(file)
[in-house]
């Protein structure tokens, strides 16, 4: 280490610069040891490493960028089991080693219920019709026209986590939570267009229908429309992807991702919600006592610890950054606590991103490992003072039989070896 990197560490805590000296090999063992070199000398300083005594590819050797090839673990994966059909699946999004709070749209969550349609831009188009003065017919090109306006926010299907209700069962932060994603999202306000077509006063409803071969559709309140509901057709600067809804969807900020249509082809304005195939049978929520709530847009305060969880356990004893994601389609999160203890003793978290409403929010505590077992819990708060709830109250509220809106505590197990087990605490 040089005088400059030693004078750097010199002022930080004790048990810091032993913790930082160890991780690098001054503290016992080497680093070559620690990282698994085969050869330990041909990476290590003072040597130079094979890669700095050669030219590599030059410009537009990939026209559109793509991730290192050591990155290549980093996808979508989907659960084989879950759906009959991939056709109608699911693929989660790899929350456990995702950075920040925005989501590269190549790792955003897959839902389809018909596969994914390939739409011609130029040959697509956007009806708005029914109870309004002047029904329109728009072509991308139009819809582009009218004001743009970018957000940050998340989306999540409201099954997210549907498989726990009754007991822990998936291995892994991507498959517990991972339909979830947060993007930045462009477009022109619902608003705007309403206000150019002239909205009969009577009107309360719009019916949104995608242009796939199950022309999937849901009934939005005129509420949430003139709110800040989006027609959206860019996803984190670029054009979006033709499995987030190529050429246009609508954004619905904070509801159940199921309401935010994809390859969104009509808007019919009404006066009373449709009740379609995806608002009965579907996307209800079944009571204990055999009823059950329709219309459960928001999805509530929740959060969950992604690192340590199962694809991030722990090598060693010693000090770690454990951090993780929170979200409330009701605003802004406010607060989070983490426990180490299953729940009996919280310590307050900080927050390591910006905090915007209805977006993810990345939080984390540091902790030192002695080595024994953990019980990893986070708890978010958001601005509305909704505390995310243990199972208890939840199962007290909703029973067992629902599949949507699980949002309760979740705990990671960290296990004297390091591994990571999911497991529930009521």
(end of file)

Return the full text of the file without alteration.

[in-house]
């Protein structure tokens, strides 16, 4: 280490610069040891490493960028089991080693219920019709026209986590939570267009229908429309992807991702919600006592610890950054606590991103490992003072039989070896 990197560490805590000296090999063992070199000398300083005594590819050797090839673990994966059909699946999004709070749209969550349609831009188009003065017919090109306006926010299907209700069962932060994603999202306000077509006063409803071969559709309140509901057709600067809804969807900020249509082809304005195939049978929520709530847009305060969880356990004893994601389609999160203890003793978290409403929010505590077992819990708060709830109250509220809106505590197990087990605490 040089005088400059030693004078750097010199002022930080004790048990810091032993913790930082160890991780690098001054503290016992080497680093070559620690990282698994085969050869330990041909990476290590003072040597130079094979890669700095050669030219590599030059410009537009990939026209559109793509991730290192050591990155290549980093996808979508989907659960084989879950759906009959991939056709109608699911693929989660790899929350456990995702950075920040925005989501590269190549790792955003897959839902389809018909596969994914390939739409011609130029040959697509956007009806708005029914109870309004002047029904329109728009072509991308139009819809582009009218004001743009970018957000940050998340989306999540409201099954997210549907498989726990009754007991822990998936291995892994991507498959517990991972339909979830947060993007930045462009477009022109619902608003705007309403206000150019002239909205009969009577009107309360719009019916949104995608242009796939199950022309999937849901009934939005005129509420949430003139709110800040989006027609959206860019996803984190670029054009979006033709499995987030190529050429246009609508954004619905904070509801159940199921309401935010994809390859969104009509808007019919009404006066009373449709009740379609995806608002009965579907996307209800079944009571204990055999009823059950329709219309459960928001999805509530929740959060969950992604690192340590199962694809991030722990090598060693010693000090770690454990951090993780929170979200409330009701605003802004406010607060989070983490426990180490299953729940009996919280310590307050900080927050390591910006905090915007209805977006993810990345939080984390540091902790030192002695080595024994953990019980990893986070708890978010958001601005509305909704505390995310243990199972208890939840199962007290909703029973067992629902599949949507699980949002309760979740705990990671960290296990004297390091591994990571999911497991529930009521």